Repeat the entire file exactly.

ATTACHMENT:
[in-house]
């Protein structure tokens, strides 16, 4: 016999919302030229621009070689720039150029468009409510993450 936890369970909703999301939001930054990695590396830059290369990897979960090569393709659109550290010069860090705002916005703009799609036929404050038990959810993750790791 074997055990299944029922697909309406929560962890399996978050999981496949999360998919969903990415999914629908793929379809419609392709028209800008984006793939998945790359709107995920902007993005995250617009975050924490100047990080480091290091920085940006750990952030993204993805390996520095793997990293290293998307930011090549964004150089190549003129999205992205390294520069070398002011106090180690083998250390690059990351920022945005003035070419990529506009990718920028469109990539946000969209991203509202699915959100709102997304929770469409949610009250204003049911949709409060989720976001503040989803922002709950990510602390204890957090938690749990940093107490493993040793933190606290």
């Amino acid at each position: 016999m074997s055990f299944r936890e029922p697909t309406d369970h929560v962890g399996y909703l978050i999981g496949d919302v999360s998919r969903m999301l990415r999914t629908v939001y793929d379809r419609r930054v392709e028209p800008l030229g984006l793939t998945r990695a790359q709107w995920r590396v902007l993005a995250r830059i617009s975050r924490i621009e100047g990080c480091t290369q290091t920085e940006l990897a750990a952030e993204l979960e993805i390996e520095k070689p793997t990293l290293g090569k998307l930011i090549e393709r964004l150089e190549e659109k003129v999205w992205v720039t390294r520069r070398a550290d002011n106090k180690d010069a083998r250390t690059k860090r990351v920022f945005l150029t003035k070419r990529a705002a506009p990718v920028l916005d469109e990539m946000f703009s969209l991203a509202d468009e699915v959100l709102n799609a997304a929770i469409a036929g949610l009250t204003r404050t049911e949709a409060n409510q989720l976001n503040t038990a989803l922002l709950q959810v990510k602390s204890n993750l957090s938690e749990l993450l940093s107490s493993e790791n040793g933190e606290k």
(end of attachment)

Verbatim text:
[in-house]
């Protein structure tokens, strides 16, 4: 016999919302030229621009070689720039150029468009409510993450 936890369970909703999301939001930054990695590396830059290369990897979960090569393709659109550290010069860090705002916005703009799609036929404050038990959810993750790791 074997055990299944029922697909309406929560962890399996978050999981496949999360998919969903990415999914629908793929379809419609392709028209800008984006793939998945790359709107995920902007993005995250617009975050924490100047990080480091290091920085940006750990952030993204993805390996520095793997990293290293998307930011090549964004150089190549003129999205992205390294520069070398002011106090180690083998250390690059990351920022945005003035070419990529506009990718920028469109990539946000969209991203509202699915959100709102997304929770469409949610009250204003049911949709409060989720976001503040989803922002709950990510602390204890957090938690749990940093107490493993040793933190606290």
């Amino acid at each position: 016999m074997s055990f299944r936890e029922p697909t309406d369970h929560v962890g399996y909703l978050i999981g496949d919302v999360s998919r969903m999301l990415r999914t629908v939001y793929d379809r419609r930054v392709e028209p800008l030229g984006l793939t998945r990695a790359q709107w995920r590396v902007l993005a995250r830059i617009s975050r924490i621009e100047g990080c480091t290369q290091t920085e940006l990897a750990a952030e993204l979960e993805i390996e520095k070689p793997t990293l290293g090569k998307l930011i090549e393709r964004l150089e190549e659109k003129v999205w992205v720039t390294r520069r070398a550290d002011n106090k180690d010069a083998r250390t690059k860090r990351v920022f945005l150029t003035k070419r990529a705002a506009p990718v920028l916005d469109e990539m946000f703009s969209l991203a509202d468009e699915v959100l709102n799609a997304a929770i469409a036929g949610l009250t204003r404050t049911e949709a409060n409510q989720l976001n503040t038990a989803l922002l709950q959810v990510k602390s204890n993750l957090s938690e749990l993450l940093s107490s493993e790791n040793g933190e606290k």